With more and more women becoming educated, and taking higher roles within the workplace, the position of men as head becomes threatened, and thus, men tend to resort to more hyper-masculine ways of exerting their manliness – resulting in perpetually violent behaviours, mostly against women. Furthermore, the South African Constitution has started evolving, with more emphasis being placed on gender-equality and women’s rights.

Believe it or not, one participant of a study titled “Understanding Masculinity in South Africa” (must read), was quoted saying, “I feel undermined by the Constitution because it favours women and abuses men. It is better to be a prisoner than to be a free man who is not really free. Women are now more important than men. It is a women’s world! Something needs to be done. Men have no significant role to play.” Ridiculous as it is, this voice echoes the thoughts of many men who believe that women being given a piece of this cake called opportunity, and basic human rights, means less cake to go around for themselves.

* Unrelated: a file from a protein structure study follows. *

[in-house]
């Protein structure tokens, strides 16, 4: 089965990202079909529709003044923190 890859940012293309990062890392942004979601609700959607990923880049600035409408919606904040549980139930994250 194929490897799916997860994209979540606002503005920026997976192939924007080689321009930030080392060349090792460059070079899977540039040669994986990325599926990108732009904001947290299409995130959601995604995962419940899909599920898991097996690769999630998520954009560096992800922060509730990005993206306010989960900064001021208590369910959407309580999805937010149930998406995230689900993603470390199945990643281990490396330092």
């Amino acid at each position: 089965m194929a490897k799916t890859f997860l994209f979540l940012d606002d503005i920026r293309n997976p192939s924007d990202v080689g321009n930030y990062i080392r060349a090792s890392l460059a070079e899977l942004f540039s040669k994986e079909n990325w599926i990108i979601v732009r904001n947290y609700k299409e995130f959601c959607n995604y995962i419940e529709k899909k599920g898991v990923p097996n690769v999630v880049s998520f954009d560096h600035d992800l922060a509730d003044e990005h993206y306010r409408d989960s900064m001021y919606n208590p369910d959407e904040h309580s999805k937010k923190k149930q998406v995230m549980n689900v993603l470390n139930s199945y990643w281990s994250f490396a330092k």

Bazalwane… hanzvadzi… my brothers, the only way to rewrite this horror novel that is swiftly becoming every woman’s daily reality is to TAKE RESPONSIBILITY. I know you might not have raped any women, or harassed them, or abused them, but it’s happening to millions of women, isn’t it? How is it that we all know more than just one woman who has been raped, but not one of us knows a single rapist? Blasphemy! The conclusion is that your friend, cousin, uncle, father, or brother is doing it, and yet you continue to turn a blind eye to it. You continue to cover your ears and pretend like it isn’t happening right next door to you. We must face the facts. If men refuse to acknowledge that there is a big problem with the hegemonically masculine culture in their communities, they will be unable to critically assess or make helpful contributions towards resolving this epidemic.